If "All" is selected in the history config menu the checkbox option for "Show product details in the history bar" will be enabled. When checked, the product/version for each historic page will show alongside the page name in the history bar. Hovering the cursor over the page names in the history bar will also show the product/version as a tooltip.

Search and Filters

Both API docs and guides can be searched for using the search field at the top of the page.

On API doc pages there is also a filter input field that filters the member rows using the filter string. In addition to filtering by string you can filter the class members by access level, inheritance, and read only. This is done using the checkboxes at the top of the page.

The checkbox at the bottom of the API class navigation tree filters the class list to include or exclude private classes.

Clicking on an empty search field will show your last 10 searches for quick navigation.

API Doc Class Metadata

Each API doc page (with the exception of Javascript primitives pages) has a menu view of metadata relating to that class. This metadata view will have one or more of the following:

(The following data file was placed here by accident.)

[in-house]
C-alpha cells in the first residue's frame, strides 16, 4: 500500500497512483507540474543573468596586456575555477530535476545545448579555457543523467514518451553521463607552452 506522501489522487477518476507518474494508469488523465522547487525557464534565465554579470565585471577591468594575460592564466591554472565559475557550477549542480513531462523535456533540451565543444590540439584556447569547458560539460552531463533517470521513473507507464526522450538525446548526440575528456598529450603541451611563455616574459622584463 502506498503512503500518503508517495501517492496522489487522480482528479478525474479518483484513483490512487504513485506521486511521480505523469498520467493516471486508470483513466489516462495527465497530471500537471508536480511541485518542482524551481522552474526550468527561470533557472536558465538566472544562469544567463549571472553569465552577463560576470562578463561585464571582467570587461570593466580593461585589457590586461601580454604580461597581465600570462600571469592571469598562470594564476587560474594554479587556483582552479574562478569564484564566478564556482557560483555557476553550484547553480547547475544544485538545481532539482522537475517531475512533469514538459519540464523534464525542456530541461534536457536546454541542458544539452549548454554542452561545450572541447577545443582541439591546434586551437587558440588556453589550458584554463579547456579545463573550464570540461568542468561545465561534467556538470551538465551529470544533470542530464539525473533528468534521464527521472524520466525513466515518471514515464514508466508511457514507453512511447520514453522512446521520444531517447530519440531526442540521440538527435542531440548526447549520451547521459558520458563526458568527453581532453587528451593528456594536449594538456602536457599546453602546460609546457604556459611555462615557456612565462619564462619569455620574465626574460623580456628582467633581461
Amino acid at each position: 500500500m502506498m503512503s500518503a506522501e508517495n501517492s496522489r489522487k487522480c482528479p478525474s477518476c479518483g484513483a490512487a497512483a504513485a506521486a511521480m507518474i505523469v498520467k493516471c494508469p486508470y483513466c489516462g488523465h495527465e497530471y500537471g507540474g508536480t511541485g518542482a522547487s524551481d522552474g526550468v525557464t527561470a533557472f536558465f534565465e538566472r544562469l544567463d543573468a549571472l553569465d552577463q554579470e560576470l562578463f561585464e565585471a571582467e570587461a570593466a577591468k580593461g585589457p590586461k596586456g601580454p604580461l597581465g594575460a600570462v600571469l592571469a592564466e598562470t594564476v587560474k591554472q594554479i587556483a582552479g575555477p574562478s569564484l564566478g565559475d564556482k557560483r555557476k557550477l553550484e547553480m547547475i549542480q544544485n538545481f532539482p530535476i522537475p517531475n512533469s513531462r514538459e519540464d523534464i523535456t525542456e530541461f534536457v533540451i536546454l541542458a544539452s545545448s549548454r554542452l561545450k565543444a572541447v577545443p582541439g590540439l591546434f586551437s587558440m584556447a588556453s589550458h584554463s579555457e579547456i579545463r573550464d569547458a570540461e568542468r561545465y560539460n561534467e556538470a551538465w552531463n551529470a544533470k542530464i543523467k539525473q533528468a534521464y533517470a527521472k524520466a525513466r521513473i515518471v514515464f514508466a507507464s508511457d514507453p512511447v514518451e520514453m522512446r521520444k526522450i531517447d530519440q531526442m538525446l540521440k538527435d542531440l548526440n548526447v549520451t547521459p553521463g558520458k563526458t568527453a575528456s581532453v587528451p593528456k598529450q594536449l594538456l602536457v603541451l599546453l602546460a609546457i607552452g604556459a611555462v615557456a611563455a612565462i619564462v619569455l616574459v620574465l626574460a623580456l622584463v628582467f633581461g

Expanding and Collapsing Examples and Class Members

Runnable examples (Fiddles) are expanded on a page by default. You can collapse and expand example code blocks individually using the arrow on the top-left of the code block. You can also toggle the collapse state of all examples using the toggle button on the top-right of the page. The toggle-all state will be remembered between page loads.

Class members are collapsed on a page by default. You can expand and collapse members using the arrow icon on the left of the member row or globally using the expand / collapse all toggle button top-right.

Desktop -vs- Mobile View